Lt. Gen. Yitzhak Rabin was a great man. Apart from being the 7th IDF Chief of Staff, he later served as the Israeli Minister of Defense, as well as two terms as Prime Minister of the State of Israel. 17 years ago today, he was brutally murdered. Today, we remember his term as the 7th Chief of Staff of the IDF, during which among other things he commanded over the Six Day War.
Lt. Gen. Rabin started his term as the IDF Chief of Staff in 1963, a time during which Arab nations were arming themselves with Soviet weapons. Rabin foresaw possible outcomes, and worked in order to prepare the IDF for an upcoming war. He purchased American weapons and new technologies, preparing the military for large-scale operations. Meanwhile, he also worked on creating operational programs for future use. All of these later contributed to the IDF’s quick victory during the Six Day War.
Northern Israel was one of the most volatile borders during that time, partially due to Syria and Lebanon’s attempts to divert Israeli water sources. Lt. Gen. Rabin opposed any operation that included occupation of parts of Syria, and instead lead incursions that would harm the water-diverting mechanism, and not Syrian soldiers.
Another challenge at the time was posed by Fatah, the military wing of the Palestine Liberation Organization. Originally established in 1964, Fatah fought against the Israeli government and was deemed a major security threat. As a result of the fact that Fatah’s headquarters were based in Syria, Rabin decided an attack on Syria was justified. An interview with Rabin about the Syrian government led to a strong response, and was later considered a major factor for the speedy war preparation in Israel. In response to Syrian attacks against Israeli civilians, Rabin attacked civilian facilities in Syria.
At the end of 1966, Levi Eshkol, who was the Israeli Prime Minister at the time, decided to extend Lt. Gen. Rabin’s term as the IDF Chief of Staff to an extra year.
The Six Day War
In 1967, Lt. Gen. Rabin’s 4th year as the Chief of Staff, the Six Day War broke out. At the time, armed conflict was considered a far-fetched option, especially with Egypt. Tensions in the north were still the focus of attention in public opinion. Syrian aggressions prompted the Israeli Air Force into action — in an aerial battle that took place on April 7th, six Syrian planes were shot down.
In response, Egypt, an ally of Syria, started recruiting its reserves forces. As the movement of Egyptian forces in Sinai went against its truce with Israel, Rabin saw this act as intimidation and suggested recruiting IDF reservist units as well. Gamal Abdel Nasser, then the Egyptian president, called for UN representatives in the Sinai peninsula to evacuate the area and closed the Straits of Tiran to Israeli vessels. For Rabin, this was tantamount a declaration of war. Diplomatic relations began to deteriorate, and war was shortly declared inevitable by all sides.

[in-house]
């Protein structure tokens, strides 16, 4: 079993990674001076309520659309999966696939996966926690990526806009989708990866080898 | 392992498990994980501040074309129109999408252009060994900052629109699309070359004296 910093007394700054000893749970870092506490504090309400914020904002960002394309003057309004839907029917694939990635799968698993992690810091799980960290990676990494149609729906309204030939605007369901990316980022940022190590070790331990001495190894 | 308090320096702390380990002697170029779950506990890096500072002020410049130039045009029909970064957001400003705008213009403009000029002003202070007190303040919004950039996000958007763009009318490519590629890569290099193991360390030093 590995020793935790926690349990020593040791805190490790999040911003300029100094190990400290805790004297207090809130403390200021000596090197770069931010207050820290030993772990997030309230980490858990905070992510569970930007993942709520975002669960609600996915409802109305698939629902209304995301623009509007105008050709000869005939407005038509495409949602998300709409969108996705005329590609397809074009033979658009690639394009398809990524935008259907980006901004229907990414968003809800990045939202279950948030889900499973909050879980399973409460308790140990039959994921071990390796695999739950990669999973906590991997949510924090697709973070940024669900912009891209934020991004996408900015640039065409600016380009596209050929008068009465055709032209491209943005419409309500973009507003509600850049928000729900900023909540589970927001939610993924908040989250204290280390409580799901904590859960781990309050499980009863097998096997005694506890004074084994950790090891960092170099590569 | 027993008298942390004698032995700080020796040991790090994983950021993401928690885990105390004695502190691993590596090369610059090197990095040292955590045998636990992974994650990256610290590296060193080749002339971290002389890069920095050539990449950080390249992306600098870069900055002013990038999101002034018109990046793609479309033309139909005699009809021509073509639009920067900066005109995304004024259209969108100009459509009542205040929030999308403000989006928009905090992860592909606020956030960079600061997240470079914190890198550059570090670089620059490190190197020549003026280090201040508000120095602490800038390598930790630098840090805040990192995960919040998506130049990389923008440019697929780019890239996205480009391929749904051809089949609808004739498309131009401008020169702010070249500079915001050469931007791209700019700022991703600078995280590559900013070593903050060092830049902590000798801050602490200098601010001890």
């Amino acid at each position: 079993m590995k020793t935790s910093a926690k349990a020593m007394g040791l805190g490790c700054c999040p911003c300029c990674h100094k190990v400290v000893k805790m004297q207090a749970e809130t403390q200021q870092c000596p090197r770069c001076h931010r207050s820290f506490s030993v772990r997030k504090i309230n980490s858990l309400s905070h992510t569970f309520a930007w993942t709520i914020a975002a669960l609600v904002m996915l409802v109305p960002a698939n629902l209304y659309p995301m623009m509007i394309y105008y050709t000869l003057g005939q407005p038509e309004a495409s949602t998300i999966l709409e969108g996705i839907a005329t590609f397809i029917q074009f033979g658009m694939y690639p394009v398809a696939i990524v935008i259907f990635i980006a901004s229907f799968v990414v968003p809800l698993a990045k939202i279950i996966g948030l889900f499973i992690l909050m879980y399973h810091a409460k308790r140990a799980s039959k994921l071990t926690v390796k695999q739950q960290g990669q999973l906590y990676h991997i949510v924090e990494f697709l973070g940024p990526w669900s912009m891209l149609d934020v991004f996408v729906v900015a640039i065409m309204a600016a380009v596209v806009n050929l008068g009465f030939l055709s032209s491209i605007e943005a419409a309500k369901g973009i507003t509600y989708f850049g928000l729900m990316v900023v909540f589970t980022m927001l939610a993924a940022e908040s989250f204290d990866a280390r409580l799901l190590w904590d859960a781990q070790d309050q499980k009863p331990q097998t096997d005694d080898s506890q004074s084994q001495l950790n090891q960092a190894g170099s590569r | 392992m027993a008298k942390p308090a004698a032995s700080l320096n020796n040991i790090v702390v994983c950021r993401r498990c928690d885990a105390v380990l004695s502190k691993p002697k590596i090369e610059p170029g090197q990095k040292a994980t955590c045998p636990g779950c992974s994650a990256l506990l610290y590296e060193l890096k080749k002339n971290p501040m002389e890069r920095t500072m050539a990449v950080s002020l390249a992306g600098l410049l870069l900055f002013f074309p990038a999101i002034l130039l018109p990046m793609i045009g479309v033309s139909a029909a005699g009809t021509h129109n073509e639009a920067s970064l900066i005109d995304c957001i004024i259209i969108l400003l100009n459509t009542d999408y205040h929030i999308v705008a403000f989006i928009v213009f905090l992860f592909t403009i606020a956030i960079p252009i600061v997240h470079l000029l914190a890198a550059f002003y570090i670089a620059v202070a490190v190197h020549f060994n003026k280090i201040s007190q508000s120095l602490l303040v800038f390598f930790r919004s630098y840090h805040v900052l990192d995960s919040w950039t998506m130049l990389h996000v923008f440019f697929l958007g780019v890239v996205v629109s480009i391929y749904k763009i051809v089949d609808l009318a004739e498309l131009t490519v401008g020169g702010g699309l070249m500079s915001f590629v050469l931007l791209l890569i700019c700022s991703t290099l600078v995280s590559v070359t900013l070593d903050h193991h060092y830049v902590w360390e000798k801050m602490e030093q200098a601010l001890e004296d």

Lt. Gen. Rabin was optimistic about Israel’s ability to win, and that the IDF itself was well-prepared. Recruiting the reservist units was a difficult move, as it caused uneasiness among the people and placed public pressure on the government to go to war.
This tense time of waiting brought about the establishment of the Grand Coalition Government. Prime Minister Levi Eshkol had to give up his role as the Minister of Defense and transferred the job to Moshe Dayan. On June 4th, 1967, the government decided to go into war.
On June 5th, in an operation which included most of the Israeli Air Force, the Israeli Air Force attacked the airports and air forces of Egypt, Syria, Iraq and Jordan – an attack which resulted in severe harm. The war on the Egyptian front was over in a few days, and the Egyptian forces withdrew to the Suez Canal. As a result of Jordanian attacks around Jerusalem, another front was opened. After two days, the IDF entered Judea and Samaria, as well as east Jerusalem.
During the last stages of the battle with the Egyptian an Jordanian militaries, the IDF went on the offensive against the Syrians in the Golan Heights. After an arduous military operation the region was won over, the ceasefire agreements enforced, and relative quiet reigned once again.
Due to his major part in winning the war, the Hebrew University of Jerusalem awarded Lt. Gen. Yitzhak Rabin with a honorary doctorate degree.
In his concluding speech at the university, Rabin spoke about the high price that both Israel and its opponents had paid, without gloating or underestimating the enemy.
“The men in the front lines saw with their own eyes not only the glory of victory, but also its cost, their comrades fallen beside them soaked in blood. And I know that the terrible price the enemy paid has also deeply moved many of our men.”
For more photos of Lt. Col. Yitzhak Rabin, check out our Flicker album, Lt. Gen. Yitzhak Rabin, 7th Cheif of Staff.
Source: The Yitzhak Rabin Center